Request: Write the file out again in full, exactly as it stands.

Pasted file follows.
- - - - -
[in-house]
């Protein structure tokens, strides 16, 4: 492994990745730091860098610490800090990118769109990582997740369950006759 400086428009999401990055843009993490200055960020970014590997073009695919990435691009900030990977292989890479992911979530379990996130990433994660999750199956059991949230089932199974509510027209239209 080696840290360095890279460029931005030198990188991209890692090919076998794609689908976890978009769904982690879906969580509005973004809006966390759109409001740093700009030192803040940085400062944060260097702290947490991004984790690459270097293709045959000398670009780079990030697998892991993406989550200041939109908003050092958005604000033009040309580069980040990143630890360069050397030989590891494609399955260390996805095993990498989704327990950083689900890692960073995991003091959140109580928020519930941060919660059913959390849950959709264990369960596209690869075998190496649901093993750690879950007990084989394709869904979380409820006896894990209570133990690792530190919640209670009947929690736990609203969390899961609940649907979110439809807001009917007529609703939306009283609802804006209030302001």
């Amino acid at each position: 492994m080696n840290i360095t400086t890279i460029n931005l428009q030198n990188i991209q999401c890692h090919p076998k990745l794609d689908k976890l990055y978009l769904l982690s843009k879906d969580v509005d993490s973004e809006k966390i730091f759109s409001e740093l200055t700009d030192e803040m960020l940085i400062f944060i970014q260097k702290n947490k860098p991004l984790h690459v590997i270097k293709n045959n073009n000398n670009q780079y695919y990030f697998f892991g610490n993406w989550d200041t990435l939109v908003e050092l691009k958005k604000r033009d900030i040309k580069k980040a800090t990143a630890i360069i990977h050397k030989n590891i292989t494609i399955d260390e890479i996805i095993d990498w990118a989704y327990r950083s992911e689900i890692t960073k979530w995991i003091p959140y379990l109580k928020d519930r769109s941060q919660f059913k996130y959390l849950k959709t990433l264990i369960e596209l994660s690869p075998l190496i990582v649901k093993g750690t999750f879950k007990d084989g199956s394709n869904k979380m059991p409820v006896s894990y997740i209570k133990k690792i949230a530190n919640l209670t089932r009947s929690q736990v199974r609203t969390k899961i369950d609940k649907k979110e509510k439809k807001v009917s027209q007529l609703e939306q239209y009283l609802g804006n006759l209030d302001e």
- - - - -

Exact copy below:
[in-house]
């Protein structure tokens, strides 16, 4: 492994990745730091860098610490800090990118769109990582997740369950006759 400086428009999401990055843009993490200055960020970014590997073009695919990435691009900030990977292989890479992911979530379990996130990433994660999750199956059991949230089932199974509510027209239209 080696840290360095890279460029931005030198990188991209890692090919076998794609689908976890978009769904982690879906969580509005973004809006966390759109409001740093700009030192803040940085400062944060260097702290947490991004984790690459270097293709045959000398670009780079990030697998892991993406989550200041939109908003050092958005604000033009040309580069980040990143630890360069050397030989590891494609399955260390996805095993990498989704327990950083689900890692960073995991003091959140109580928020519930941060919660059913959390849950959709264990369960596209690869075998190496649901093993750690879950007990084989394709869904979380409820006896894990209570133990690792530190919640209670009947929690736990609203969390899961609940649907979110439809807001009917007529609703939306009283609802804006209030302001």
């Amino acid at each position: 492994m080696n840290i360095t400086t890279i460029n931005l428009q030198n990188i991209q999401c890692h090919p076998k990745l794609d689908k976890l990055y978009l769904l982690s843009k879906d969580v509005d993490s973004e809006k966390i730091f759109s409001e740093l200055t700009d030192e803040m960020l940085i400062f944060i970014q260097k702290n947490k860098p991004l984790h690459v590997i270097k293709n045959n073009n000398n670009q780079y695919y990030f697998f892991g610490n993406w989550d200041t990435l939109v908003e050092l691009k958005k604000r033009d900030i040309k580069k980040a800090t990143a630890i360069i990977h050397k030989n590891i292989t494609i399955d260390e890479i996805i095993d990498w990118a989704y327990r950083s992911e689900i890692t960073k979530w995991i003091p959140y379990l109580k928020d519930r769109s941060q919660f059913k996130y959390l849950k959709t990433l264990i369960e596209l994660s690869p075998l190496i990582v649901k093993g750690t999750f879950k007990d084989g199956s394709n869904k979380m059991p409820v006896s894990y997740i209570k133990k690792i949230a530190n919640l209670t089932r009947s929690q736990v199974r609203t969390k899961i369950d609940k649907k979110e509510k439809k807001v009917s027209q007529l609703e939306q239209y009283l609802g804006n006759l209030d302001e």